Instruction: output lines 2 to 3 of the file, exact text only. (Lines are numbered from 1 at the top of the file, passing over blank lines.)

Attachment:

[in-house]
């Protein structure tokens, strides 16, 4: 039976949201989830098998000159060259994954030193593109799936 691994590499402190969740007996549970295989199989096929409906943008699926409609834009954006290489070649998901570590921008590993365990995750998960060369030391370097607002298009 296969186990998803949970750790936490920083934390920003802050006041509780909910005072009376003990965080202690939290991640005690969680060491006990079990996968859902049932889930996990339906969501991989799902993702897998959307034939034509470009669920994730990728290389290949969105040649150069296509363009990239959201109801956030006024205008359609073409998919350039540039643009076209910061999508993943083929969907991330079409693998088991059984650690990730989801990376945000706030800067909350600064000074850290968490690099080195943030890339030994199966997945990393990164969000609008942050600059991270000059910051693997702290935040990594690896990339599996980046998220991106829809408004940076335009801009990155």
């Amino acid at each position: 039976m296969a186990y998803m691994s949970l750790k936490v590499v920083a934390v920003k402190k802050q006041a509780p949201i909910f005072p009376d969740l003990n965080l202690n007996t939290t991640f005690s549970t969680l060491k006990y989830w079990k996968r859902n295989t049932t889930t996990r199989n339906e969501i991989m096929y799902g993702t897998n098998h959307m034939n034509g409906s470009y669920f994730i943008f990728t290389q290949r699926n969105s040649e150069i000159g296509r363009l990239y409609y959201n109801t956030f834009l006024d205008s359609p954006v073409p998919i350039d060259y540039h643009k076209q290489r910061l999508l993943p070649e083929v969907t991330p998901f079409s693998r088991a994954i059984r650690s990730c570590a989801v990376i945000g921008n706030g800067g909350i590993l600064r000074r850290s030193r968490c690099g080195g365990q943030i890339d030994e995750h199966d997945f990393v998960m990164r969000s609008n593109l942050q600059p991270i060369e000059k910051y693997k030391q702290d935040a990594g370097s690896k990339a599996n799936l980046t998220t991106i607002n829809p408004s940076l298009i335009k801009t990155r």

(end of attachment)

């Protein structure tokens, strides 16, 4: 039976949201989830098998000159060259994954030193593109799936 691994590499402190969740007996549970295989199989096929409906943008699926409609834009954006290489070649998901570590921008590993365990995750998960060369030391370097607002298009 296969186990998803949970750790936490920083934390920003802050006041509780909910005072009376003990965080202690939290991640005690969680060491006990079990996968859902049932889930996990339906969501991989799902993702897998959307034939034509470009669920994730990728290389290949969105040649150069296509363009990239959201109801956030006024205008359609073409998919350039540039643009076209910061999508993943083929969907991330079409693998088991059984650690990730989801990376945000706030800067909350600064000074850290968490690099080195943030890339030994199966997945990393990164969000609008942050600059991270000059910051693997702290935040990594690896990339599996980046998220991106829809408004940076335009801009990155």
């Amino acid at each position: 039976m296969a186990y998803m691994s949970l750790k936490v590499v920083a934390v920003k402190k802050q006041a509780p949201i909910f005072p009376d969740l003990n965080l202690n007996t939290t991640f005690s549970t969680l060491k006990y989830w079990k996968r859902n295989t049932t889930t996990r199989n339906e969501i991989m096929y799902g993702t897998n098998h959307m034939n034509g409906s470009y669920f994730i943008f990728t290389q290949r699926n969105s040649e150069i000159g296509r363009l990239y409609y959201n109801t956030f834009l006024d205008s359609p954006v073409p998919i350039d060259y540039h643009k076209q290489r910061l999508l993943p070649e083929v969907t991330p998901f079409s693998r088991a994954i059984r650690s990730c570590a989801v990376i945000g921008n706030g800067g909350i590993l600064r000074r850290s030193r968490c690099g080195g365990q943030i890339d030994e995750h199966d997945f990393v998960m990164r969000s609008n593109l942050q600059p991270i060369e000059k910051y693997k030391q702290d935040a990594g370097s690896k990339a599996n799936l980046t998220t991106i607002n829809p408004s940076l298009i335009k801009t990155r």